Wednesday, March 5, 2008

Smirphies Dance

Keeping it old school after that interview with Romeo JD (here), here we've got a record from 1982. It's "Smirfathon U.S.A." by Jalil... as in Jalil Hutchinson of Whodini, before they started putting out music on Jive. It came out on Charlie Rock Records, the only release on that label. It's produced by a guy named Y. Dah in association with Henry Batts. The only other record I know of them doing is "The Smirf" by Cory, which this is essentially the rap version of. That record came out the same year on a label called The Sound of Brooklyn, who you'll notice if you read the fine print in my scan, also distributed this Charlie Rock record.

Cory's record was a funky, fun disco dance record... but this follow-up is really for "Smirf" fans (and Whodini completists, of course) only. It feels slower - in fact, every time I put on this record, I think "whoops! this is a 45;" but it's not. It's just how Jalil raps in this kind of dull, spoken style, almost one word for each drum beat... And there's little else besides a very sparse keyboard, the signature "Smirf" bassline and handclaps to help it along. This simple track worked for Cory, whose lovely singing voice essentially added to the instrumentation, but replacing her with Jalil's vocals tips the scale towards boring. He's short on flow and the whole exercise is missing the energy he'd soon display with Whodini.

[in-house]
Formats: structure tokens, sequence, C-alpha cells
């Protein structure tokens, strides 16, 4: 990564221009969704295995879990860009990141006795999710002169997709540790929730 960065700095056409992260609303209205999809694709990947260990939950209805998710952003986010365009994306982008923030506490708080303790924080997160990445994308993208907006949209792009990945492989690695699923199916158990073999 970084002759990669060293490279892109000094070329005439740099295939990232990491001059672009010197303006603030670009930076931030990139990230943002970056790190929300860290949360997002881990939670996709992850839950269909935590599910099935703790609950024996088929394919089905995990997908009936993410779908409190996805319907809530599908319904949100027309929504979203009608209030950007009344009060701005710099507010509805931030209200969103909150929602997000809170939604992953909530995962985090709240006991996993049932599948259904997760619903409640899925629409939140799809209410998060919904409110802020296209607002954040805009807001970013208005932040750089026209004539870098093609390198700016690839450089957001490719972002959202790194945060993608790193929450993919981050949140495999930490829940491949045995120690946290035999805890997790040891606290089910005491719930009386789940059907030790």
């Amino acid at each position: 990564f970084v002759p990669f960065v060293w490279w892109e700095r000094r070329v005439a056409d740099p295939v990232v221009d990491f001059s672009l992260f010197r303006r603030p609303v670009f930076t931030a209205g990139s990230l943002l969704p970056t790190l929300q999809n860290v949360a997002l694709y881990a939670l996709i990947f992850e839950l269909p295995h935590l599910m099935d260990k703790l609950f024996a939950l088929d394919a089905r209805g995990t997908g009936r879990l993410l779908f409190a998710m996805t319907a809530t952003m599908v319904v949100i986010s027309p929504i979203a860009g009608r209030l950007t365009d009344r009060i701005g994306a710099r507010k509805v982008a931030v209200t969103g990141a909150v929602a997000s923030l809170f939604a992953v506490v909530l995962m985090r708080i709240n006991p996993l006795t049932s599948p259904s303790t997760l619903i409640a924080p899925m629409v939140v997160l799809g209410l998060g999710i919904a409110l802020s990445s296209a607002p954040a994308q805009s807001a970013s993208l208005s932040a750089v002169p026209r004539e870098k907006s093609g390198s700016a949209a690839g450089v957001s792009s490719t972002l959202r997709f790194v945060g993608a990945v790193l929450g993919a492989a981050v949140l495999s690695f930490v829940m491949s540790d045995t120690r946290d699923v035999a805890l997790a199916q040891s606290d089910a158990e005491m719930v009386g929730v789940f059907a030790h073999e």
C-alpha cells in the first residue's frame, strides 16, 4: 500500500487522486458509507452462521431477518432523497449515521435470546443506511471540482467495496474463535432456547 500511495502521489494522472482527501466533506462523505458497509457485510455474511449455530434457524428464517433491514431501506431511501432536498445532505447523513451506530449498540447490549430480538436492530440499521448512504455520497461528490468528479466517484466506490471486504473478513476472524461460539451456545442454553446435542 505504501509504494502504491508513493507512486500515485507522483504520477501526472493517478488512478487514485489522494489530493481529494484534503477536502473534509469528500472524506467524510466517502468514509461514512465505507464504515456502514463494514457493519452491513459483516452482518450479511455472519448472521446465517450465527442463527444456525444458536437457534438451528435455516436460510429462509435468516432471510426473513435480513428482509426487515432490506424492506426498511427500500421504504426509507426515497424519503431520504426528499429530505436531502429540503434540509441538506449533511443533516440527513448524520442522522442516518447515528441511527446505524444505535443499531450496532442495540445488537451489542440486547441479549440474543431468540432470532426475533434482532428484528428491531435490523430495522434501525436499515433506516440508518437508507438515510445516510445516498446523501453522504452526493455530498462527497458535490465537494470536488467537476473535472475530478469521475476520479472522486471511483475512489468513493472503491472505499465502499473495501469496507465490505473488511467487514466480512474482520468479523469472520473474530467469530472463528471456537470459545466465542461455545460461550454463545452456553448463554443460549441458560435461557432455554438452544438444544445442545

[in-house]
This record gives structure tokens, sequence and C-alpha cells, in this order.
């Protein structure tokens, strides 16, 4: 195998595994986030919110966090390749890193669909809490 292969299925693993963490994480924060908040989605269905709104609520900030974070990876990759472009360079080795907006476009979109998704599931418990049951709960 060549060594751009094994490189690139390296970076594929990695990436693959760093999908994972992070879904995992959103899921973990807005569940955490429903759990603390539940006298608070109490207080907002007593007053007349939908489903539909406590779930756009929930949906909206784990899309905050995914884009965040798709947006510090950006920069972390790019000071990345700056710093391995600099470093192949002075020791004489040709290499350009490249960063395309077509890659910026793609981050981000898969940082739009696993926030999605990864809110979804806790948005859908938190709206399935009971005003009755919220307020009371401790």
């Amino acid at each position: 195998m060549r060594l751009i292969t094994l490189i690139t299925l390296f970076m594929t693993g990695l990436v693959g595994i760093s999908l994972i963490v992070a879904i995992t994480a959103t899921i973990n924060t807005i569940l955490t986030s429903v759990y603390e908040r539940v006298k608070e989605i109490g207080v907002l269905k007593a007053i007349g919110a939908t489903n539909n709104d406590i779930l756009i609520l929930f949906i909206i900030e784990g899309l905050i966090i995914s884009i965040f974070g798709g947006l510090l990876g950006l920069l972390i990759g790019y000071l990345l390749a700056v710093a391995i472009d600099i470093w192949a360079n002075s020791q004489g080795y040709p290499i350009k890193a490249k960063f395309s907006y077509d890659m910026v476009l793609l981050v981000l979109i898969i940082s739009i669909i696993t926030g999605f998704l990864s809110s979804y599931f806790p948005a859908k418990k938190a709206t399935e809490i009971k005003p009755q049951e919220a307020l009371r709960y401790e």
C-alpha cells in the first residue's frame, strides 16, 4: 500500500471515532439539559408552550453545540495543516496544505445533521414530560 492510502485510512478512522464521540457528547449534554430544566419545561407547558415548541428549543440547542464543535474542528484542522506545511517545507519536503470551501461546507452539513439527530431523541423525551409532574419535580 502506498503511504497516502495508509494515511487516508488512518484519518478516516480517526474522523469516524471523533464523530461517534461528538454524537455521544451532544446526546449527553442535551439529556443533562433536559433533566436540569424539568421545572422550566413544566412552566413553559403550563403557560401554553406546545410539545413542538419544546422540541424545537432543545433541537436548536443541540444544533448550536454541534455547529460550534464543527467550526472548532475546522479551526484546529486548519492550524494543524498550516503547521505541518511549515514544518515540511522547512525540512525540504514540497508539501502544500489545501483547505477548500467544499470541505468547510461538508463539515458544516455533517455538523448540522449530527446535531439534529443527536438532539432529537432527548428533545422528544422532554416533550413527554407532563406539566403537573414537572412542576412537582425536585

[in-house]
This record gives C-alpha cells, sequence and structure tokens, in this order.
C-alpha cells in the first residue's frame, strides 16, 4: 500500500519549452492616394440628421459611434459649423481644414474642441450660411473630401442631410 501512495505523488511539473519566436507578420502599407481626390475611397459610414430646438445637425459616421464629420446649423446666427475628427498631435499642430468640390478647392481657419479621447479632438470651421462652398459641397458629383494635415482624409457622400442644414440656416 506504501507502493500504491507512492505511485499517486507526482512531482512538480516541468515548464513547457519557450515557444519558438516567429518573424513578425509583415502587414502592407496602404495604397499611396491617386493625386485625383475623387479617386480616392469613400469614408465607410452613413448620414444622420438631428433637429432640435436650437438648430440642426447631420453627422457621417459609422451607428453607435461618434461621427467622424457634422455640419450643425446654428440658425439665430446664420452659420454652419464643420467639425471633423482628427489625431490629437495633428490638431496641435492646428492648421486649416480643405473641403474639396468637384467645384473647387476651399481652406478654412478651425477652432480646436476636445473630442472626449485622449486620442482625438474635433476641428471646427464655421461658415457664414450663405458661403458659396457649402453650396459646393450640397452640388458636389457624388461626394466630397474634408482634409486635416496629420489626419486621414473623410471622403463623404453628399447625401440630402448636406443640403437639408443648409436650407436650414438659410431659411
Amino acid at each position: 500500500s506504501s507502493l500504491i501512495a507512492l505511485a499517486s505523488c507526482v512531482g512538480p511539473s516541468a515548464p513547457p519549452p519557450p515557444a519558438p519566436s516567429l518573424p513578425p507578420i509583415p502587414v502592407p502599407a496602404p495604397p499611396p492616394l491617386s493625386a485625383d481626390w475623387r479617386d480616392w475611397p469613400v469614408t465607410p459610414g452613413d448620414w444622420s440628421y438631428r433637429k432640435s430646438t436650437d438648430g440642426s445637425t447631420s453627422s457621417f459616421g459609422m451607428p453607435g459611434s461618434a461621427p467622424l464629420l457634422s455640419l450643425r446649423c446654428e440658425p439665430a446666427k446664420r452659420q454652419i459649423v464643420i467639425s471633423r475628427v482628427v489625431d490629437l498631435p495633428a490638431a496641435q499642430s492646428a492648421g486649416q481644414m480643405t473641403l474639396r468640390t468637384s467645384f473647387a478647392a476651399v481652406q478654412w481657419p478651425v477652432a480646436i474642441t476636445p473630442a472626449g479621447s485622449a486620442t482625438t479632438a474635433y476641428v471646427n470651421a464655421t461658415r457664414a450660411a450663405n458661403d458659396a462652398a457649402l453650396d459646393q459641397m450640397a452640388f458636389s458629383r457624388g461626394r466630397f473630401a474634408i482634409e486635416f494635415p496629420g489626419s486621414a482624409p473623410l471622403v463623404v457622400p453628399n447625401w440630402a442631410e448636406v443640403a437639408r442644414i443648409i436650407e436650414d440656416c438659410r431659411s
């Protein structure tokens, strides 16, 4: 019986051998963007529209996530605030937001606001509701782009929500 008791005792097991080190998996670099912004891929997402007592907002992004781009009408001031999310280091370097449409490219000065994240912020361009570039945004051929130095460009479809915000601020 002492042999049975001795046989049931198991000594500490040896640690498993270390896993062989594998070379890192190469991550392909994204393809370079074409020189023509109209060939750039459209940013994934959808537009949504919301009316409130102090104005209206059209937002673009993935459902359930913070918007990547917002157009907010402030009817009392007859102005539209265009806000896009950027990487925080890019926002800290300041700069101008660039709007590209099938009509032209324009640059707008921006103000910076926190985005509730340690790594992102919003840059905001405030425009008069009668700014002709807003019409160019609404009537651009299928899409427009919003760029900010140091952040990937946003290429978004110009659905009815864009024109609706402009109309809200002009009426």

But, still, there's no denying the funky bass groove of "The Smirf" in any incarnation, and for all my criticism, you'll still find yourself disappointed when the record ends way too early, fading out during Jalil's rap after only the five minute mark (hey, this was '82... I expect at least ten more minutes of funk!). His voice is still appealing, and there's an underlying wit to his rhymes - without being jokey - that's the trademark of almost all the best MCs:

"Everybody, smirf down the streets;
Smirf on skates.
For those who can't smirf:
Huh - take that in your face!
Now, you all should know the smirf,
At least by now,
For the nerds out there who don't,
I guess I'll show you how.
Now let your body float,
Like you're on the surf;
Now put a beat to it,
And call it the smirf.
Now just let your arms flow
From your left to your right.
Now get down low,
Now come back to your height.
That's right - smirf outside,
Smirf in your car,
Hold it! Don't move an inch;
Smirf right where you are."

The b-side, "Your Smirf" is of course the instrumental (except for looping the opening line, "Ha ha ha! Who wanna smirf wit it?" a couple times), but they remix it, playing with the drums and adding extra keyboards and even some guitar. At one point they break it down to nothing but a synthesizer imitating the bassline... it's still a slow and mellow tune, but this mix is way more jazzed up - it's also a minute and a half longer. It's too bad this mix didn't feature Jalil's vocals, because then we'd have the best of both worlds, but as it is, it's still my preferred version.

So, yeah. If you don't have this, you're not missing an an essential like "Magic's Wand," but it's still a worthwhile piece for true fans of the golden era. And, really, it's impossible to not enjoy the smirf, at least a little bit. :)

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